As the stock market and economy is beginning to pick up, I thought it was time for a post on how to invest money. More specifically, where to invest money.

Car advertising is everywhere these days and I'm sure you are just as tired of it as I am. So ask yourself, "How can I take advantage of this?"

While browsing through email, I received the nightly update from WSJ.com, "The Evening Wrap." As I browsed the titles and articles, one caught my eye: "Toyota, Honda lead car sales gains." No need to read the article to guess what it means for the auto industry.

As the green movement picks up there is an inherent demand for more ecological, gas friendly cars. These just happen to be mostly passenger cars.

Over and over again, 2 years ago, I heard how Toyota was toying with the idea of electric because they were suffering in the auto market, more than Ford. Honda was hunkering down from lack of sales. The earthquake in 2011 did not help sales for the struggling companies.
As they fought tooth and nail to emerge on the top, they arrive victorious in quarter 3 with a 42% and 31% gain, respectively.
What does this mean for Ford and GM? More importantly, what does it mean for you?
Just like any good giant corporation is going to do when faced with a problem of posting 4th quart profits, what do they do? They throw money at the problem.
To attain the holy grail of the corporate machine of posting a profit in the 4th quarter (Important for every corporation) you must show an increase in sales and value added to the stake-holder.
Now's your chance to earn some extra spending money for the after Christmas sales. Ford and GM are going to be marketing their current truck line-up into the stars and pushing next years models. Not only that, they are expecting solid growth in the next few months. Faced with this current slap in the face from their Asian competitors, you can bet that they are about to crank up the heat on selling more trucks. Ford and GM want to earn their fair share and they have more incentive now.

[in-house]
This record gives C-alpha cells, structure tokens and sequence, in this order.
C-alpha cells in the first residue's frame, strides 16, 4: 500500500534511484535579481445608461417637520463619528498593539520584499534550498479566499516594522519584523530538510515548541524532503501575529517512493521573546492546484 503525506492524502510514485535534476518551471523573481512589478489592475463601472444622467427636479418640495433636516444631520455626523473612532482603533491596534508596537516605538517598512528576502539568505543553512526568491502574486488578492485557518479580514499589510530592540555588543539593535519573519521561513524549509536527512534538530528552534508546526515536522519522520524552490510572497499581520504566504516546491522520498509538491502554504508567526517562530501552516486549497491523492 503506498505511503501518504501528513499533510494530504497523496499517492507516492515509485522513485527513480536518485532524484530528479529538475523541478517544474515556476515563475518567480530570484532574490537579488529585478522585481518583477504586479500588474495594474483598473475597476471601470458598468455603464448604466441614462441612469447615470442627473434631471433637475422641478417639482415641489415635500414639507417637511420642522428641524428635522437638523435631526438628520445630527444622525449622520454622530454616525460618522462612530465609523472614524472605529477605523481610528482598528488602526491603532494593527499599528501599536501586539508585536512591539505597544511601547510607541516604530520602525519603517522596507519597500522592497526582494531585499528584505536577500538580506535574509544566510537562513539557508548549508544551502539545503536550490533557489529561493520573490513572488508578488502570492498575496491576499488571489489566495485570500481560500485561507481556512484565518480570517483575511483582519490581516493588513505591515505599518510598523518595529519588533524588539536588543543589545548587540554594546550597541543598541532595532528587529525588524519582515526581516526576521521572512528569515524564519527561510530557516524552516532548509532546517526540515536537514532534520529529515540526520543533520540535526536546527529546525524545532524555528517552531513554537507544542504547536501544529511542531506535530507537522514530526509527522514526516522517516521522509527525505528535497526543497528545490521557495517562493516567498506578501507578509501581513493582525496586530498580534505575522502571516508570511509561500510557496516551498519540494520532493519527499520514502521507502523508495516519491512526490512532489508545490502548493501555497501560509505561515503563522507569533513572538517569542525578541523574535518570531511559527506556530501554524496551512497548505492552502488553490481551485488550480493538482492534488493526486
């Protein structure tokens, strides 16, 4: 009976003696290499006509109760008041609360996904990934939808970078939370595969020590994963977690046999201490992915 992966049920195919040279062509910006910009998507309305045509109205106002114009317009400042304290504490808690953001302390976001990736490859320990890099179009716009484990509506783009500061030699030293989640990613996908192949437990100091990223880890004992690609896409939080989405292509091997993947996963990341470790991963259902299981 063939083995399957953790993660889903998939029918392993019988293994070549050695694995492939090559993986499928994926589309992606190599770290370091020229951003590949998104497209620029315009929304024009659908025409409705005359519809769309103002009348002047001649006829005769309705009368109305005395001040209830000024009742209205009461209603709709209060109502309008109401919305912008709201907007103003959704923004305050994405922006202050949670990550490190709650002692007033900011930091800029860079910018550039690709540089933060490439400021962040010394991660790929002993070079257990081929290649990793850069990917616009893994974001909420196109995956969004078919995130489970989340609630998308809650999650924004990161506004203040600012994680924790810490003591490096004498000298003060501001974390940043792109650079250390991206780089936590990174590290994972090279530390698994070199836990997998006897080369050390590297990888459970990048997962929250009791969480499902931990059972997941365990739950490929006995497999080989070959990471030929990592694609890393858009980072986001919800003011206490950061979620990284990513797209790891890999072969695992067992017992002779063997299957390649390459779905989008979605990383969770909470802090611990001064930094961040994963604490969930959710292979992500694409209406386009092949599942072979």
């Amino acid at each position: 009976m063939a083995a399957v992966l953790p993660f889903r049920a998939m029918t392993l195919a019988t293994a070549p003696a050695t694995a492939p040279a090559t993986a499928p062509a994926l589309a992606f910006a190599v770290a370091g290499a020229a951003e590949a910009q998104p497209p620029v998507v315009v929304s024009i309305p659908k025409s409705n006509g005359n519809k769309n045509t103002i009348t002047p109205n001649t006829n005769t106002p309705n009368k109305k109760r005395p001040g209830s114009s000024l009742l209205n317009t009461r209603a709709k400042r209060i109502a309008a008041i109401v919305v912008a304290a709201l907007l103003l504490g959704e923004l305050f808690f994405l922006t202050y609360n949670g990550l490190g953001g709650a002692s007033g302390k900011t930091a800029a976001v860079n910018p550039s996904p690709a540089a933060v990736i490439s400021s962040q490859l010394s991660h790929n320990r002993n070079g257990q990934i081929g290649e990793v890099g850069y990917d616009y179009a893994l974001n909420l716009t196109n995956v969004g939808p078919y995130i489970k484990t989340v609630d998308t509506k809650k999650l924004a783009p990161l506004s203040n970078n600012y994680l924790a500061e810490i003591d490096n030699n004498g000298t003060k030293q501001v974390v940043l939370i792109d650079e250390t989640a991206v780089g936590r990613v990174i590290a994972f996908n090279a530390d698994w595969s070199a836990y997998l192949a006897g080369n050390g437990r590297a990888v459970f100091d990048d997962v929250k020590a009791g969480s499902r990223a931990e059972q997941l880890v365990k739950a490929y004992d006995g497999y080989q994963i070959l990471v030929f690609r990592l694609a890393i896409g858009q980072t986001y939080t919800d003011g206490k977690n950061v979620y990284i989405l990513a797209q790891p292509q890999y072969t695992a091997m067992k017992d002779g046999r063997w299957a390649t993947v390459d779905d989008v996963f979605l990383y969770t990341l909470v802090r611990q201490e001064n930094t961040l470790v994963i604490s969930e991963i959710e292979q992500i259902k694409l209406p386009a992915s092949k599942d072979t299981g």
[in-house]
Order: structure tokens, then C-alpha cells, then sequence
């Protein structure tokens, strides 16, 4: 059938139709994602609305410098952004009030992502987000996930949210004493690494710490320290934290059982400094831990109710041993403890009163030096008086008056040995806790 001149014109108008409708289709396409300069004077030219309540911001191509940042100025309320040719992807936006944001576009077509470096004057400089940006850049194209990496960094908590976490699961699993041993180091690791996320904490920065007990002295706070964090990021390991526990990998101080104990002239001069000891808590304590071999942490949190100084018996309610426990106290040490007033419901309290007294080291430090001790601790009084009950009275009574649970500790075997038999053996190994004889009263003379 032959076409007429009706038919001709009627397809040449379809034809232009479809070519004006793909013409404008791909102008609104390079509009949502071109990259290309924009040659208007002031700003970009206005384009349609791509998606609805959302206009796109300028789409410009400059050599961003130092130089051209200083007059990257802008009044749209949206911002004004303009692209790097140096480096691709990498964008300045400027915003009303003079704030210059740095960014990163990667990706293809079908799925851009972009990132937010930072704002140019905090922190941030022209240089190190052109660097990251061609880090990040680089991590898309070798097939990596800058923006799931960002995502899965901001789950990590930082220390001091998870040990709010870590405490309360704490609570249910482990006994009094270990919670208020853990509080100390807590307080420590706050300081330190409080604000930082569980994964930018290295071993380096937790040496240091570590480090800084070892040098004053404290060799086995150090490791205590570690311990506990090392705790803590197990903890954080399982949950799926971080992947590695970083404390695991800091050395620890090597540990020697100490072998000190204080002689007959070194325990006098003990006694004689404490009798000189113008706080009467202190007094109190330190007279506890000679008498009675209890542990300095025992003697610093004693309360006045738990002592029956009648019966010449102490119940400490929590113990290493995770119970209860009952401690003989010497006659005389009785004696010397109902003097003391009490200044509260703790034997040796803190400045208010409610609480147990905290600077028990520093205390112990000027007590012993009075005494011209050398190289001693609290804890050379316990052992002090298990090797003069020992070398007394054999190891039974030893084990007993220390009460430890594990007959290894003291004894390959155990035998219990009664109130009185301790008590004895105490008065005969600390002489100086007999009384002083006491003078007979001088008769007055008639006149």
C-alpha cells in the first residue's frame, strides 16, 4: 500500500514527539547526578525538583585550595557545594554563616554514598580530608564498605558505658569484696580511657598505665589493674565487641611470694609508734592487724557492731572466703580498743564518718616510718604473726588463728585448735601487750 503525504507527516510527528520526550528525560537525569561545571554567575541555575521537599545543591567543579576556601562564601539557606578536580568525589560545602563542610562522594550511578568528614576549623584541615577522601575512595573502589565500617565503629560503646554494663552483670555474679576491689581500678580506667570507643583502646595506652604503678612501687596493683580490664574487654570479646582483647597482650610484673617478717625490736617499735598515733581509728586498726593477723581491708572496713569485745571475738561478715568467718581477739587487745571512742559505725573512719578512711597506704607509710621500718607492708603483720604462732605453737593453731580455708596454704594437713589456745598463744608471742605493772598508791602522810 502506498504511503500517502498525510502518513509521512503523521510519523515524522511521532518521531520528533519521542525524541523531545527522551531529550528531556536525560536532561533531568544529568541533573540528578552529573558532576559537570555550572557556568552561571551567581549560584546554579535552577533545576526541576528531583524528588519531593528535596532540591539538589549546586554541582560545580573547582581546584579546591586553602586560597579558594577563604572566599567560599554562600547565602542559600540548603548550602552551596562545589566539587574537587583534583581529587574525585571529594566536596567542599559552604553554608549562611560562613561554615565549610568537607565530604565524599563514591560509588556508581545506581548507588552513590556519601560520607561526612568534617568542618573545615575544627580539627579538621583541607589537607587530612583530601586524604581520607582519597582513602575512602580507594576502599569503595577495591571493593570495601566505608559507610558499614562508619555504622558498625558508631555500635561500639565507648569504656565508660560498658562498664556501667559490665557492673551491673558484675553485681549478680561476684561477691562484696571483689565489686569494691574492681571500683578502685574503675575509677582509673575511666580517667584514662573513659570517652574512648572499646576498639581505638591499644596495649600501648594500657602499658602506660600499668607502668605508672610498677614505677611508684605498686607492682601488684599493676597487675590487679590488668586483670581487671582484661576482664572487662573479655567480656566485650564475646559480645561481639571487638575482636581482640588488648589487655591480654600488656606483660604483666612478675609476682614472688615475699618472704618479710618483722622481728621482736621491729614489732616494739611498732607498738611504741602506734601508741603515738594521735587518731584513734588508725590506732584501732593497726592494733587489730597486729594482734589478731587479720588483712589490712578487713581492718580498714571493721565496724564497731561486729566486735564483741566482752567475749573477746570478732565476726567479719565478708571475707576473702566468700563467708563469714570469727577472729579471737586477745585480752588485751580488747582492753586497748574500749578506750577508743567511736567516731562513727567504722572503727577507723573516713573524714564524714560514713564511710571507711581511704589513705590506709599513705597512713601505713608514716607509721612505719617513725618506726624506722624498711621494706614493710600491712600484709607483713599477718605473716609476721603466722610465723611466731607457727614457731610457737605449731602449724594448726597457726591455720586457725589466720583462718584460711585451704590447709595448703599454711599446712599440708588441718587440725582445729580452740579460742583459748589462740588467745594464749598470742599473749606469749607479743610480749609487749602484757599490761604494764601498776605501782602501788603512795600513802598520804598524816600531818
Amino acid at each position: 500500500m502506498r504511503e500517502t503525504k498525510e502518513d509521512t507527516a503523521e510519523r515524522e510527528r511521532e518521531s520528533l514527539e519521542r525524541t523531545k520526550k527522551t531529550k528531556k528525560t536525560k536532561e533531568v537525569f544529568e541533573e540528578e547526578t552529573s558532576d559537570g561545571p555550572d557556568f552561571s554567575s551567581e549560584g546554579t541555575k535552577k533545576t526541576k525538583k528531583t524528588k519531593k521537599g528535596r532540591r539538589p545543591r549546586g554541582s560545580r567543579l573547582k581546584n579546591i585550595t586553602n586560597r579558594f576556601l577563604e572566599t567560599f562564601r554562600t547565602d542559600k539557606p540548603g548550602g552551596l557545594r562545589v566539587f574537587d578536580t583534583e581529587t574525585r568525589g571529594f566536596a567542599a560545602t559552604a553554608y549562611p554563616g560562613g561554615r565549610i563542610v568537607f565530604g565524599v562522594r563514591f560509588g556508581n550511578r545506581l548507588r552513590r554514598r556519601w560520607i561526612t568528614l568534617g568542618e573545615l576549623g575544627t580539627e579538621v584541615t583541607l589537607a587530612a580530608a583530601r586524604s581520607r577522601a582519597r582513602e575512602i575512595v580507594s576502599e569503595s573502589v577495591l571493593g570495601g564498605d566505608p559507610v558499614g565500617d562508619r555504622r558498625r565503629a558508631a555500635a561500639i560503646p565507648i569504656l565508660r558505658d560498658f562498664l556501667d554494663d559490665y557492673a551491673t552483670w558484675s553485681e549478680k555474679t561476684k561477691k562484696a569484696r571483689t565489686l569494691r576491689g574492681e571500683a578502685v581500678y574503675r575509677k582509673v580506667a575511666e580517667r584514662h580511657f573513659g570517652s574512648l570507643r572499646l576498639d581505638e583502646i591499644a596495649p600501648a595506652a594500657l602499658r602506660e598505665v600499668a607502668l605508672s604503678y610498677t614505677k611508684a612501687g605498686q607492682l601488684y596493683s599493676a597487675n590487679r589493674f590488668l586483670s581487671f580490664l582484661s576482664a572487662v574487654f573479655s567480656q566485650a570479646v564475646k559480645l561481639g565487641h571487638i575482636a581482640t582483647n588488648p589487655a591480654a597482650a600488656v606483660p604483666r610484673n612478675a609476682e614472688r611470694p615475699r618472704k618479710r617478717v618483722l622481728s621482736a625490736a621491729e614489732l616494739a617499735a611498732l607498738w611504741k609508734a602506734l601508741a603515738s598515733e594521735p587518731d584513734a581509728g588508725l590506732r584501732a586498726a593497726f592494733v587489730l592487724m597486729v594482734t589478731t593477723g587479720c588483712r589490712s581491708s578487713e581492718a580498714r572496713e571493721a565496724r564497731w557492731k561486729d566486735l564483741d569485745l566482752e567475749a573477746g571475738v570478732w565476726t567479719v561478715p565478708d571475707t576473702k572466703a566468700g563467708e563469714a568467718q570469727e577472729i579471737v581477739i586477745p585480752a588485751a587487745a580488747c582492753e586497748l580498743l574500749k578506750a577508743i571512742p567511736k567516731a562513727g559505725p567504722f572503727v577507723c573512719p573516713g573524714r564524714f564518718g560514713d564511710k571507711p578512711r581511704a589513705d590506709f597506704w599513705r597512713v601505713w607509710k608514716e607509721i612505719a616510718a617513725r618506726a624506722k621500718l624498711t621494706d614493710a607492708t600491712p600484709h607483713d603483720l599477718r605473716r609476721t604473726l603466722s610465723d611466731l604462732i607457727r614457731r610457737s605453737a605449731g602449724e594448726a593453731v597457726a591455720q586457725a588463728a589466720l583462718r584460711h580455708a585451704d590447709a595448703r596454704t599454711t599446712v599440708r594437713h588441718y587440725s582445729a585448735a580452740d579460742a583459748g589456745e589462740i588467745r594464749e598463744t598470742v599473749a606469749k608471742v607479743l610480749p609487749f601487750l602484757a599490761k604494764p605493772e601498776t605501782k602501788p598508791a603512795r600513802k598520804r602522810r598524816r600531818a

With Ford stock selling for just under $10/share and GM for just under $24/share, an ember is about to be ignited into a fire to post profits.
Pick up some stock in the companies today and expect to sell them around January 1st (or after Christmas to beat the "Holiday Effect") and enjoy the post-holiday sales with the extra money!
WSJ article

Don't forget to review your mutual funds to see where your advisers are allocating the money. If the foreign or off-shore investments include Toyota or other Japanese car-makers, you might want to write a quick email or make a phone call!


Investing money can be fun, what are some of your experiences? Where have you had success investing in stocks and what kind of stocks did you invest in? What are the best stocks to invest in?

September 30, 2012

The new direction of Frugalson.com and what it means for you

I began my adventure when I was just a freshman in college. Not knowing where I wanted to go, but knowing there has to be a secret to getting there. Trying to find the secret is like trying to find a needle in a haystack in the dark and there's several haystacks to choose from.

Ive been spending a lot of time in this dark field and I've come up with some pretty solid explanations of why there is a good reason to keep moving and looking.

Defining the Title
What is frugal? Frugal is making economical choices in the expenditure of resources. Frugality translates to all of life in our finances, well-being, health, and social interactions. We make minor adjustments here and there depending on the situation, hoping for the best. But the best never comes.

We spend so much time letting the problems distract us. All of our problems are on a similar system akin to inflation. We put them away and they feed off each other to create more problems. We have forgotten when the original deposit was made and if it even exists anymore. We have forgotten why we deposited the problem, where it is, and how it came to us.

This lack of focus then requires us to spend more emotional energy on the problems we didn't even know we had! Therefore we must be frugal with our emotions. Quit overspending angry only to have anger returned to you, inflated.